£3.5m funding secured for Dover dementia village at former Buckland hospital
PUBLISHED: 16:57 31 August 2017 | UPDATED: 16:57 31 August 2017
Project chiefs hope to complete work by spring 2019, once a planning application has been submitted
Almost £3.5m of European funding has been approved to help develop a dementia village in Dover.
East Kent Hospitals, Kent County Council as well as a host of partners from across east Kent and the wider continent have secured the cash to enable people will the illness to lead healthier and more independent lives.
The lion’s share of the funding - over £2m - will be provided by European Territorial Cooperation Programme, Interreg 2 Seas, with the rest match-funded by 10 partners including the health trust.
Work has been completed on the pre-planning application phase of the development, earmarked for the former Buckland hospital in the port town, which will lead to a final design being submitted to Dover District Council.
Once approved it is anticipated that building work will start immediately and be concluded by spring 2019.
East Kent Hospitals chief executive, Matthew Kershaw, said: “This is an exciting development and represents a new approach in caring for those affected by dementia.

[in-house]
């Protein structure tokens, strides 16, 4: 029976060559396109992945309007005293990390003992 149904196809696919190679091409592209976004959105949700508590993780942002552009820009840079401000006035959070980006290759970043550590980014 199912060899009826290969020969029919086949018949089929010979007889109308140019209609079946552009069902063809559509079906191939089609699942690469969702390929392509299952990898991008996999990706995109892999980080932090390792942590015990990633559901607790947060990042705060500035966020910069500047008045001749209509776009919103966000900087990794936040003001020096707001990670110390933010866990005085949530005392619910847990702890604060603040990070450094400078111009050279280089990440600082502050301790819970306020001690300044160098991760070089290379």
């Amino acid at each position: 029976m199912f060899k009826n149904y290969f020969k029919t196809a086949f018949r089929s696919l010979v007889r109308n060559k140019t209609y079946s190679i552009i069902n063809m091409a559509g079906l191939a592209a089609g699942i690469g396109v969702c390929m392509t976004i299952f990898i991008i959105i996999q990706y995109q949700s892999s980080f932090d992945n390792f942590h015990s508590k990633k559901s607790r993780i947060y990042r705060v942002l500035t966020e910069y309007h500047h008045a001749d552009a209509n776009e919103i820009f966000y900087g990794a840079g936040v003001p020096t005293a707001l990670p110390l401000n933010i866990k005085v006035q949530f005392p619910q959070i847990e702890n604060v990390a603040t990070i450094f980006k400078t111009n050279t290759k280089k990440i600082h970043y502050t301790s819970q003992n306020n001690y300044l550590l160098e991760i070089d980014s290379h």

“Those with dementia often have other long-term health conditions, which can lead to them being repeatedly admitted to hospital.
“This may tackle specific bouts of illness, but it’s a model that doesn’t necessarily address the overall care needs – emotionally and physically – of an elderly person living with dementia.
“The dementia village concept is based upon a social approach that encourages those with dementia to lead as normal a life as possible, engaging with a familiar environment while having access to care 24 hours a day.”
When built, the Dover dementia village will be an enclosed site containing modified housing blocks, with each accommodating five residents with dementia.
It’s anticipated that 30 people will be accommodated, with an additional six beds available for a new ‘guesthouse with care’ concept. A separate building will provide community facilities and services.
The village will use ‘Telehealth’ to help with monitoring residents’ health, and technology to help make residents’ daily lives easier.
Dementia presents a challenge to society, both now and increasingly in the future, health bosses say.
In 2015 there were 850,000 people living with dementia in the UK and by 2025 it is estimated that this will have grown to nearly 1,150,000. Dementia now costs the UK economy £26.3 billion a year.
Mr Kershaw added: “We want to see people with dementia retain their dignity, independence and health for as long as possible.
“New, financially sustainable methods of providing care for people living with dementia such as the dementia village will be vital in providing the excellent health and social care for those affected by dementia.
“We are looking forward to learning from this model and continuing to develop better treatment for people with dementia in the future.”